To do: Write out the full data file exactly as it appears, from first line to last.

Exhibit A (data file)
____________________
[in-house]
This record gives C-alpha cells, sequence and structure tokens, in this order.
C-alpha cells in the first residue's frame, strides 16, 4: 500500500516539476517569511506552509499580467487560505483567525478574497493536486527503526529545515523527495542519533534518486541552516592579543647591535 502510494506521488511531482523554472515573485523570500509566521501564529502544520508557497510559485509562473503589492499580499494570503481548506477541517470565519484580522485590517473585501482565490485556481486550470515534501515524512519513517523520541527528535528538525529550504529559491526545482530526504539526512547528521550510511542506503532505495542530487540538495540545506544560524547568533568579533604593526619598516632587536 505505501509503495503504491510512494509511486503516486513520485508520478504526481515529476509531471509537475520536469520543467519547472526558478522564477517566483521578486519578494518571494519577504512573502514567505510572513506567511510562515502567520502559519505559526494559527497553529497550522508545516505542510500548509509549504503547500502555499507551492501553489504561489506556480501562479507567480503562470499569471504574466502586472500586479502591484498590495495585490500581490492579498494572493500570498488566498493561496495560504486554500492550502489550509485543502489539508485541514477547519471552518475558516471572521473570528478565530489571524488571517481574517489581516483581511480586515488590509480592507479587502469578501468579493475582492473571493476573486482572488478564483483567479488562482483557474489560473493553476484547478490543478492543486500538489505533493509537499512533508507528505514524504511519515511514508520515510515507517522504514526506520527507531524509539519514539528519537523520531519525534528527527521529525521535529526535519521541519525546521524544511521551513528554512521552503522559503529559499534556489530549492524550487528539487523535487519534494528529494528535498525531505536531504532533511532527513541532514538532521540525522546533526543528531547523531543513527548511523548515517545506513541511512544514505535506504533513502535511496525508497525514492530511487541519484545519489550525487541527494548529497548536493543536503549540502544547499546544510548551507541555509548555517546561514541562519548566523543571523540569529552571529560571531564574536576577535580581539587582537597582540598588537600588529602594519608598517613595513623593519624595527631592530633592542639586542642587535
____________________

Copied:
[in-house]
This record gives C-alpha cells, sequence and structure tokens, in this order.
C-alpha cells in the first residue's frame, strides 16, 4: 500500500516539476517569511506552509499580467487560505483567525478574497493536486527503526529545515523527495542519533534518486541552516592579543647591535 502510494506521488511531482523554472515573485523570500509566521501564529502544520508557497510559485509562473503589492499580499494570503481548506477541517470565519484580522485590517473585501482565490485556481486550470515534501515524512519513517523520541527528535528538525529550504529559491526545482530526504539526512547528521550510511542506503532505495542530487540538495540545506544560524547568533568579533604593526619598516632587536 505505501509503495503504491510512494509511486503516486513520485508520478504526481515529476509531471509537475520536469520543467519547472526558478522564477517566483521578486519578494518571494519577504512573502514567505510572513506567511510562515502567520502559519505559526494559527497553529497550522508545516505542510500548509509549504503547500502555499507551492501553489504561489506556480501562479507567480503562470499569471504574466502586472500586479502591484498590495495585490500581490492579498494572493500570498488566498493561496495560504486554500492550502489550509485543502489539508485541514477547519471552518475558516471572521473570528478565530489571524488571517481574517489581516483581511480586515488590509480592507479587502469578501468579493475582492473571493476573486482572488478564483483567479488562482483557474489560473493553476484547478490543478492543486500538489505533493509537499512533508507528505514524504511519515511514508520515510515507517522504514526506520527507531524509539519514539528519537523520531519525534528527527521529525521535529526535519521541519525546521524544511521551513528554512521552503522559503529559499534556489530549492524550487528539487523535487519534494528529494528535498525531505536531504532533511532527513541532514538532521540525522546533526543528531547523531543513527548511523548515517545506513541511512544514505535506504533513502535511496525508497525514492530511487541519484545519489550525487541527494548529497548536493543536503549540502544547499546544510548551507541555509548555517546561514541562519548566523543571523540569529552571529560571531564574536576577535580581539587582537597582540598588537600588529602594519608598517613595513623593519624595527631592530633592542639586542642587535